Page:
It’s the thing you’ve been putting off for years. There’s that one room in your home that’s impossible to keep comfortable, brutally hot in the summer and freezing cold in the winter. You know that installing new insulation will help stabilize indoor temperatures throughout the year, but you’re worried about what that might mean for your finished walls.
Well, what if we told you that you don’t have to tear apart your existing walls in order to install new, much-needed insulation? Rather than removing walls and reapplying drywall, if you’re walls are empty, you can have insulation injected through small holes from either inside or outside.
3 Ways to Insulate Existing Walls
With a small hole ranging from ½”-2”, certain types of insulation can be injected directly into a wall cavity. The three main materials used to insulate existing walls are cellulose, open cell spray foam and close cell spray foam.
Cellulose is made from recycled newsprint and comes in a loose fill form that can be blown into existing walls until it is densely pack aka dense pack cellulose. We often use cellulose in retrofit work because it can be dense packed to provide excellent thermal resistance. New cellulose can be retroactively added to a previously insulated wall that already has cellulose but which has settled over time. Though holes need to be less frequent they are a bit larger at closer to 2” in diameter. Another benefit of cellulose is that it’s typically treated to resist fire, mold, and pests. Unfortunately, cellulose cannot be added to a wall that has already been insulated with fiberglass.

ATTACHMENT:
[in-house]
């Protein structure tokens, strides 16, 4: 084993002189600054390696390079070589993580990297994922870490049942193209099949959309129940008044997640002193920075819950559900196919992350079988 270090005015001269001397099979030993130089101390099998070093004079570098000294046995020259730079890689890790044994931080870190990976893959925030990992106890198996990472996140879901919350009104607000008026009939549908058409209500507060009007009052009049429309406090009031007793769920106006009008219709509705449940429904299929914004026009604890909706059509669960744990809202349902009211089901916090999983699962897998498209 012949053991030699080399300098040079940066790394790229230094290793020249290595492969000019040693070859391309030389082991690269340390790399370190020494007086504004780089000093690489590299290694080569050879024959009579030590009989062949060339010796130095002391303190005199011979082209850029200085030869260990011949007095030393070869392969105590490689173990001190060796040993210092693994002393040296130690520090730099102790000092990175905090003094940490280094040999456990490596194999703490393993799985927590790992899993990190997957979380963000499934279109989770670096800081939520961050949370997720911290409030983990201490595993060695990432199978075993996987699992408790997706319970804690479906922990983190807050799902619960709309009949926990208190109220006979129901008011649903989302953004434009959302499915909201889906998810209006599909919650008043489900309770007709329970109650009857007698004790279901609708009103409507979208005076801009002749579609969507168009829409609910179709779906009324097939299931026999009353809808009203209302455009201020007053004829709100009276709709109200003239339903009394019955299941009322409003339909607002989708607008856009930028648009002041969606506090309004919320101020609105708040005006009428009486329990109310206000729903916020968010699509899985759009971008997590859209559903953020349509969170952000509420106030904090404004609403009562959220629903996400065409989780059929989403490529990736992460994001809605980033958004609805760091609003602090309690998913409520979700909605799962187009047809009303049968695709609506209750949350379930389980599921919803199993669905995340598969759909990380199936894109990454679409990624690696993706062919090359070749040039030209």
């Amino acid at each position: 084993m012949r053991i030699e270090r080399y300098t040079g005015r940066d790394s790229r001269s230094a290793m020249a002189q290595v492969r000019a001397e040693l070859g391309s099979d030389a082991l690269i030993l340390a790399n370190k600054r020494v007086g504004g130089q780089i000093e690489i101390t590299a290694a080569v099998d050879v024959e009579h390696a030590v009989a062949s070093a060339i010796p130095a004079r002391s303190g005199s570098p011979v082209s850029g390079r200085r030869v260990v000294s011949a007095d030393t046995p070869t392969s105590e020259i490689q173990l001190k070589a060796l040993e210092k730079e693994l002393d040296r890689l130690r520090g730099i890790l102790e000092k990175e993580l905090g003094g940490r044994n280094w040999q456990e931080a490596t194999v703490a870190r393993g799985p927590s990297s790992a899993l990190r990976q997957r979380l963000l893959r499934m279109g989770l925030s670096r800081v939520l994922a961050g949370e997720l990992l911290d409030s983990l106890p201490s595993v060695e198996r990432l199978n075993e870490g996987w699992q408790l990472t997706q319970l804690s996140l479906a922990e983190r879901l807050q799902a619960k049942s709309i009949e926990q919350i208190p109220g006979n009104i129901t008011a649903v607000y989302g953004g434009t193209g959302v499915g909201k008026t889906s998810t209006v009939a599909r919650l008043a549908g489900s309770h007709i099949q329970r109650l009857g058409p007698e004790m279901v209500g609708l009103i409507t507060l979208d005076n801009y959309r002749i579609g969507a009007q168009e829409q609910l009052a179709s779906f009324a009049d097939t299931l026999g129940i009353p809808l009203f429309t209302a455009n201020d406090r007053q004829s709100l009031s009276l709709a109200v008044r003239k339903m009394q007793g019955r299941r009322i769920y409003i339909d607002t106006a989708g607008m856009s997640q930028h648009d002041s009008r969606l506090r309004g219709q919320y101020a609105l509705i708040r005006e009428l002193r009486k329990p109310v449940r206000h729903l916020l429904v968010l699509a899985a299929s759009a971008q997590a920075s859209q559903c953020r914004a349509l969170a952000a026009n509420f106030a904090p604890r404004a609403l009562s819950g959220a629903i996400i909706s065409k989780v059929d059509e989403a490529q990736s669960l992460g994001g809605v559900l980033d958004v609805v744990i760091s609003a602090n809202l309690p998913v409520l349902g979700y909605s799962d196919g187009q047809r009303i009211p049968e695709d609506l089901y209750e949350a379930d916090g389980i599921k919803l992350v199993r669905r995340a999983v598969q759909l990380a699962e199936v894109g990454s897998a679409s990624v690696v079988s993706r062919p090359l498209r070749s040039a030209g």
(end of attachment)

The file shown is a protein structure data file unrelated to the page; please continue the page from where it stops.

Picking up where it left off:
Injection Spray foam insulation is applied as a liquid and very slowly expands in size. Much unlike spray-in-place foam which expands in seconds. The slow rise of injection foam allows it to fill even the tiniest holes and cracks. This makes it a great candidate for insulating existing walls — especially walls where you know there are air leaks, but also means it can leak out in unexpected areas. Preparation is key to a successful injection job. With injection foam there needs to be more holes but the holes can be relatively small, like less than 1” diameter. Close cell injection take longer time as it needs to be done in smaller sections at a time, but has a higher Rvalue than open cell injection foam. One great benefit of injecting foam is the incorporation of an infrared camera to verify that a cavity is full, since foam creates heat as it cures. Unfortunately, spray foam cannot be added to a wall that has already been insulated with fiberglass.
Don’t Forget about the Attic
Remember: your walls are not the only parts of your home that need insulation. In fact, one of the most beneficial areas that homeowners in Vermont, New Hampshire, and Massachusetts can insulate is the attic. Proper attic sealing and insulation offers benefits for the entire home, including greater overall comfort, more efficient heating and cooling, and lower utility bills.
Attic insulation doesn’t require any disturbing any drywall, so it’s another simple project you can tackle first on that home improvement list!
Retrofit Insulation Work Is Best Handled by a Professional
Installing insulation in existing walls with minimal damage is an intricate process, and therefore it’s best left to a professional. At Vermont Foam Insulation, we have the equipment and expertise necessary to increase your home’s energy efficiency, without the mess of tearing down walls. We can even assess the insulation in your walls beforehand with an energy audit, so you know exactly how much insulation your walls need.